Building a high-quality influencer marketing program is no mean feat. I’ve broken the process down into five straightforward steps so you can use some or all of them as you build your company’s template depending on where your marketing objectives, priorities and resources lie:

  • Remember to first define your online audience: Influencer marketing begins with identifying your target customer and understanding who impacts how they’re discovering, evaluating and deciding to buy merchandise. 
  • Find the right influencers: Influence is subjective, so you’ll need to search for people who produce and share content that impacts your business or your customer’s decision-making. 
  • Monitor influencers for opportunities: Listen to your specific influencers and track their content. Ask the questions—what topics do they write about, what are they sharing, what questions are their audience members asking?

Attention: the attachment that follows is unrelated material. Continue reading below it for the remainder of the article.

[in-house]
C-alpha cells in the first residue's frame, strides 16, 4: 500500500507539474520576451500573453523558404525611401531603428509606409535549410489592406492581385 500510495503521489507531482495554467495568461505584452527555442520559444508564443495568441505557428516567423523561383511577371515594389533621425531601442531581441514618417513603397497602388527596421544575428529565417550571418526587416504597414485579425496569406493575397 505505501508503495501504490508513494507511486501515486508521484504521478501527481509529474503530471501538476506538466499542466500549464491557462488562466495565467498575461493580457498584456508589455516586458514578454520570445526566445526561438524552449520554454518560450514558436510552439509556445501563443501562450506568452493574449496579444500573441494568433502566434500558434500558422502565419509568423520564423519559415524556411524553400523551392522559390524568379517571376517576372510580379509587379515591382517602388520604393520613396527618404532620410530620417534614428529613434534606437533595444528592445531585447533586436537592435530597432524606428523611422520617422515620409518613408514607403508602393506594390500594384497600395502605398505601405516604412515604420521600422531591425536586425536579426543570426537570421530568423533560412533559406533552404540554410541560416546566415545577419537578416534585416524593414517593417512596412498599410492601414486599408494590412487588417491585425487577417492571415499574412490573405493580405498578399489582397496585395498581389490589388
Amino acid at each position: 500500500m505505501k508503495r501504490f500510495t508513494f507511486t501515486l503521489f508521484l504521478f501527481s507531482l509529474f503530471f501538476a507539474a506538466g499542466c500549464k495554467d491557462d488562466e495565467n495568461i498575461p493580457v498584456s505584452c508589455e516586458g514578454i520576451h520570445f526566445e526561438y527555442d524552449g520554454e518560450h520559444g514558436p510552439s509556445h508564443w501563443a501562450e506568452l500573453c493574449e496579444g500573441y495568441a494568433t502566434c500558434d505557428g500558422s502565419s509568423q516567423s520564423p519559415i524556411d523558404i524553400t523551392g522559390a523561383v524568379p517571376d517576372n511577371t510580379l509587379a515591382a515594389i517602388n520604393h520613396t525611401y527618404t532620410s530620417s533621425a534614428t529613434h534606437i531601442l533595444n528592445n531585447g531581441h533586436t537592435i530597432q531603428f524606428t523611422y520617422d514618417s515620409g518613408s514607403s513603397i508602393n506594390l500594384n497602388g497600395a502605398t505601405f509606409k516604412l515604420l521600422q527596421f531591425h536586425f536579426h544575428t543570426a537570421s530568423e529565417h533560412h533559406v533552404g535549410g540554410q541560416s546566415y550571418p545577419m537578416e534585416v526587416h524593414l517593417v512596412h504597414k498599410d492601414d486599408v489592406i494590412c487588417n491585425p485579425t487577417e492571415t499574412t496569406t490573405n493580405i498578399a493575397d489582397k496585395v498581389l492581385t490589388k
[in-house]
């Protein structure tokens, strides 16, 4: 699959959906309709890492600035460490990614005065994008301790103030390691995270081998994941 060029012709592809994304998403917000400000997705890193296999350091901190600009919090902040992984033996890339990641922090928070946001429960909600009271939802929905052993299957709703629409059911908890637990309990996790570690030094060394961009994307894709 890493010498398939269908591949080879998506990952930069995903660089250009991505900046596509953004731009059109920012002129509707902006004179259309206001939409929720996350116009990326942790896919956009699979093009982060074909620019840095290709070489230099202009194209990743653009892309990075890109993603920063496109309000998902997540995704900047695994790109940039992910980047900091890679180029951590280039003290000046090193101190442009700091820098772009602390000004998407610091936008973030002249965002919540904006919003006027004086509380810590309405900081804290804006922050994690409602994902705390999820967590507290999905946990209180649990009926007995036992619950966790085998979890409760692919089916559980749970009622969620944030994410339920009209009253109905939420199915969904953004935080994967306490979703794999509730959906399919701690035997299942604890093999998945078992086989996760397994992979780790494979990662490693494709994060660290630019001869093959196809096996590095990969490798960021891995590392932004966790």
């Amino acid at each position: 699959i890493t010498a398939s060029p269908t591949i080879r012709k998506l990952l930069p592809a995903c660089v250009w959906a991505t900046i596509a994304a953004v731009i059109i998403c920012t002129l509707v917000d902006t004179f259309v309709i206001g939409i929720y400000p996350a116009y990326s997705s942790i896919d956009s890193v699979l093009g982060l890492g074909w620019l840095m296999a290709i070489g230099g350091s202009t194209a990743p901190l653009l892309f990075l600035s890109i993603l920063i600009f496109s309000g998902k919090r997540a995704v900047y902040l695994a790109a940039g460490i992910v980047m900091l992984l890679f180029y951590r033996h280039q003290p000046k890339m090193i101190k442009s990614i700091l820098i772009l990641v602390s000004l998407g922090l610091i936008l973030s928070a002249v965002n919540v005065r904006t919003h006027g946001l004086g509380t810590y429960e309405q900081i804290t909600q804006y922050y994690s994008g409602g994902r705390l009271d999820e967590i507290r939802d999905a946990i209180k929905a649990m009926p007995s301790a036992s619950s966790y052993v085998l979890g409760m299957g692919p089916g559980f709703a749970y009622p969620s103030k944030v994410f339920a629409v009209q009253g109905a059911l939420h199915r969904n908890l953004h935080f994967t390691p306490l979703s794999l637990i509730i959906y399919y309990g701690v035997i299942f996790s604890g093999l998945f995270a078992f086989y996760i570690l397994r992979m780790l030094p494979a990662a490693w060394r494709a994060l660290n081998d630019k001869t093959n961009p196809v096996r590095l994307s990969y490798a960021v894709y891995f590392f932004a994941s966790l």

• Take action and engage: Start building relationships through simple actions like following and sharing their links, get to know them, build trust, then plan actions that will enable you to work together.
  • Measure your outcomes: Keep track of the relationships you’re building and how they’re converting into concrete events like visits, introductions, mentions and eventually leads.

In the last few years, increasing numbers of brands and agencies have brought their influencer marketing in-house, including Nokia, Jaguar and Abertis Infrastructure.